LAS VEGAS — As Ronna McDaniel considers whether to step down from as chairwoman of the Republican National Committee, Drew McKissick — who is her co-chair, as well as the chair of the South Carolina GOP — is actively placing phone calls to other RNC members about replacing her if she resigns.
Three sources familiar with his calls said he is lobbying for support and gauging interest from the RNC’s body of 168 members responsible for formally selecting the party chair.
If McDaniel resigns, “he certainly wants to be the next chair,” said an ally of McKissick, Robin Armstrong, the RNC committeeman from Texas. “He is the chair of the South Carolina party. He’s currently the co-chair [of the RNC]. I think it’d naturally be the next thing for him to step up as chair of the RNC.”
One of the sources said McKissick spoke with former President Donald Trump this week about the prospect of becoming chair. The Trump campaign did not reply to a request for comment.
On Wednesday, a senior adviser to Trump’s campaign posted an article touting the idea of North Carolina GOP Chair Michael Whatley’s replacing McDaniel. A senior Trump adviser also told NBC News that Trump likes Whatley as a potential chair. And one year ago, Trump endorsed Whatley for RNC co-chair.
But in that party election, McKissick handily defeated Whatley when the 168 RNC members voted between the two.
Another of the sources, an RNC member who requested anonymity to discuss their deliberations, said McKissick is actively “feeling people out to get their opinion.”
“He is trying to obviously just shore his position up, and that’d be a wise thing to do,” the member said. “It comes down to an RNC decision.”
The member noted that Trump is not the president and asserted that it is, therefore, not his prerogative to make the selection.
“If he wants to pick his chair, then go win and then make your pick,” the member continued. Whatley “would need a majority of the body, and I just don’t see it.”
If McDaniel resigns, McKissick would step in as interim chair. There would then be a special election for chair.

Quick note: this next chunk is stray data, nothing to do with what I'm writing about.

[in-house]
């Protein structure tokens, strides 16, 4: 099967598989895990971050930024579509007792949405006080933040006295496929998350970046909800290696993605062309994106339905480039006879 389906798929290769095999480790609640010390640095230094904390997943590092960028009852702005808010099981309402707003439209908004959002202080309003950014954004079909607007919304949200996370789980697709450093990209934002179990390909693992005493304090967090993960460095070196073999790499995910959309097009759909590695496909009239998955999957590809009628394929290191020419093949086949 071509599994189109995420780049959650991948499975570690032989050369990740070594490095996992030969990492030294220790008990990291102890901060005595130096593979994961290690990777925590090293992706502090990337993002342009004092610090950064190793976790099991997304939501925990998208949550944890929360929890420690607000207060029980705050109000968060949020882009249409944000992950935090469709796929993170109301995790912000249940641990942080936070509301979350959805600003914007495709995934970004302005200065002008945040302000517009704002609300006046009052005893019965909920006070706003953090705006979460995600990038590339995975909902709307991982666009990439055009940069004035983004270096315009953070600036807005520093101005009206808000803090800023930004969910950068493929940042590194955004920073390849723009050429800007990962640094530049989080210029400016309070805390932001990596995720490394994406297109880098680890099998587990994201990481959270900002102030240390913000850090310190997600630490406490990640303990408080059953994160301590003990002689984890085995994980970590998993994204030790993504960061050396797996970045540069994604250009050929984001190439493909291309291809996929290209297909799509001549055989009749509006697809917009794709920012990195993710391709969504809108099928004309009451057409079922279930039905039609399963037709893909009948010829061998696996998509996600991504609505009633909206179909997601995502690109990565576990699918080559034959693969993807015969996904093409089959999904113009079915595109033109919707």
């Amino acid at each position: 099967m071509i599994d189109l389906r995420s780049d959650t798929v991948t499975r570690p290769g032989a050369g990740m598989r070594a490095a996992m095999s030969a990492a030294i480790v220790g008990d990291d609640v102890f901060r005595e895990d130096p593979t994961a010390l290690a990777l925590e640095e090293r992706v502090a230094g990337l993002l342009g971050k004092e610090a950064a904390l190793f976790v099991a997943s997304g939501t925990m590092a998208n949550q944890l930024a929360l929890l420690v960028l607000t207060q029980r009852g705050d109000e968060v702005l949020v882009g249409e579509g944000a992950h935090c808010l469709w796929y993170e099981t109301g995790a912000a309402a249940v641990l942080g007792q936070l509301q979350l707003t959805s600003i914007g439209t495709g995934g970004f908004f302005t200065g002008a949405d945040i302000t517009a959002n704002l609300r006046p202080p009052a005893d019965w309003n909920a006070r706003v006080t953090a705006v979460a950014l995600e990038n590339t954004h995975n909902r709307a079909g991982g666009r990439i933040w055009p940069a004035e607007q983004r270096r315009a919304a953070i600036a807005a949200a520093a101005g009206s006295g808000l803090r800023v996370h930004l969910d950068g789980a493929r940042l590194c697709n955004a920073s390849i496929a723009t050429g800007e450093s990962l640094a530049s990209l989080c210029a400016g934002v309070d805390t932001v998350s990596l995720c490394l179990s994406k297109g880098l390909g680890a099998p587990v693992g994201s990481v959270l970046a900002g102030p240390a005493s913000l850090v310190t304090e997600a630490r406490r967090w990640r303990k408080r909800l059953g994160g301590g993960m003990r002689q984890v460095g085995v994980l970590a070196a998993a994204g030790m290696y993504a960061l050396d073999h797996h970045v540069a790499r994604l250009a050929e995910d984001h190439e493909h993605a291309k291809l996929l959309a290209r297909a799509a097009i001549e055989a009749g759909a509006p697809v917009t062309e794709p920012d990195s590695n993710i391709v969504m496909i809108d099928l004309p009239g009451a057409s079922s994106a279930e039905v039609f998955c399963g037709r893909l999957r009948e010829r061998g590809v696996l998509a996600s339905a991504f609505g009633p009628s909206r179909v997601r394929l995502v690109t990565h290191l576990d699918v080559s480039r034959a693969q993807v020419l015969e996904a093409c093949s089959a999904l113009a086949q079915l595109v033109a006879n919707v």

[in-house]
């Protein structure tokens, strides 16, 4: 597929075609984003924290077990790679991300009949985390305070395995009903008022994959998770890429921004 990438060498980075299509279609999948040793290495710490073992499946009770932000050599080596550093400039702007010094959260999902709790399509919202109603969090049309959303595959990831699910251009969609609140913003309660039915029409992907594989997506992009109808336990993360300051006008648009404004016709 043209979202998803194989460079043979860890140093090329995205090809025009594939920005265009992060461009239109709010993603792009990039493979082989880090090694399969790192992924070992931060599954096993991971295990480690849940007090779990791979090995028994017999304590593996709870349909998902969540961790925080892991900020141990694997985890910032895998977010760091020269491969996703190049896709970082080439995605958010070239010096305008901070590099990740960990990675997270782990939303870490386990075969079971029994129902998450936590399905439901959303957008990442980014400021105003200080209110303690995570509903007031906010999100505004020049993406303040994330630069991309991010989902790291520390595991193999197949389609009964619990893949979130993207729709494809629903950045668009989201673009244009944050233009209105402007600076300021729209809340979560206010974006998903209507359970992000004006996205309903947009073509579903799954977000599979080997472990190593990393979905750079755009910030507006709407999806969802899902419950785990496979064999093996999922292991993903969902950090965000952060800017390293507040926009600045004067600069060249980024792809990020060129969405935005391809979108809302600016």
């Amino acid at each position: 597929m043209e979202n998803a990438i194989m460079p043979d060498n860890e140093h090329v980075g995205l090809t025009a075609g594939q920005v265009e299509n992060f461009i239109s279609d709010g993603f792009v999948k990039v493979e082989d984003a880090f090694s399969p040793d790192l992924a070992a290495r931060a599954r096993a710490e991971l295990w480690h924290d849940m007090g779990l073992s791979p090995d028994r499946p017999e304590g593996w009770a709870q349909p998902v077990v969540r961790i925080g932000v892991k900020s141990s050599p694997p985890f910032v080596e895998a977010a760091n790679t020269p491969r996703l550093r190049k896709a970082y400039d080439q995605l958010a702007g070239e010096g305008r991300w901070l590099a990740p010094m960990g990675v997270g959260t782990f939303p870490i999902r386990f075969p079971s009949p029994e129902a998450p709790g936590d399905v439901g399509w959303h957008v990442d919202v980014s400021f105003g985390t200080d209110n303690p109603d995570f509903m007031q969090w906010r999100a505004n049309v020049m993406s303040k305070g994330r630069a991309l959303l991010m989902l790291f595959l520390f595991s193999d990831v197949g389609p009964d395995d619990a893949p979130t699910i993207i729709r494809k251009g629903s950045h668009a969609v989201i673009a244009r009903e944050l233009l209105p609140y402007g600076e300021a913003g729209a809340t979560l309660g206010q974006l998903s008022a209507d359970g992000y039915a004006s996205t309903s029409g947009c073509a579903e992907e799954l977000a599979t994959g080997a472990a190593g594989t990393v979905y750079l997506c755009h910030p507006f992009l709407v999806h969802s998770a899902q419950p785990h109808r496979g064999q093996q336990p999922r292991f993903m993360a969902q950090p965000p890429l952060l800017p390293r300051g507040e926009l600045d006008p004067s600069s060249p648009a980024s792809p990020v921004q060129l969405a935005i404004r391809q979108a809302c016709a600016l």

Potential jockeying for the RNC’s top spot — without McDaniel’s having even announced whether she intends to depart — could complicate the party’s winter in a presidential election year and give McDaniel reason to hold on to her mantle.
“I think there’s absolutely a chance [McDaniel] stays around,” said the third source engaged in conversations about the future of the RNC.
McKissick did not respond to a request for comment Wednesday.
McDaniel sent a message telling members Wednesday afternoon that she is “still hard at work” amid reports that she may not be in her job much longer.
“I am still hard at work as RNC Chairwoman and building a machine that will elect republicans up and down the ballot in November,” read the email, which two RNC members shared with NBC News. “I am currently on the road fundraising, we’re staffing up with staff on the ground in 15 states, the team is busy making phone calls and knocking doors to get out the vote.”
The New York Times reported Tuesday that McDaniel told Trump she would resign after the Feb. 24 South Carolina GOP primary. NBC News has not confirmed the report, and two sources said no decisions have been made yet. The RNC also denied it in a statement.
McDaniel could exit the party position after South Carolina — but the plan remains to make a decision after that contest, the sources said.
Trump’s campaign is considering two plans for taking over the RNC. The first option would have McDaniel resign, which would prompt a special election.
The second would include creating two additional co-chair jobs with people he would appoint — one overseeing fundraising and the other overseeing party operations. Under that scenario, McDaniel would remain as chair but have a new layer of Trump-appointed leadership to deal with.
Trump has prompted speculation over the past week about McDaniel’s future. Over the weekend, he said “some changes” would come to the RNC if he is the Republican nominee, and on Monday night, he acknowledged something is coming — but most likely not until after the South Carolina primary.
This article was originally published on NBCNews.com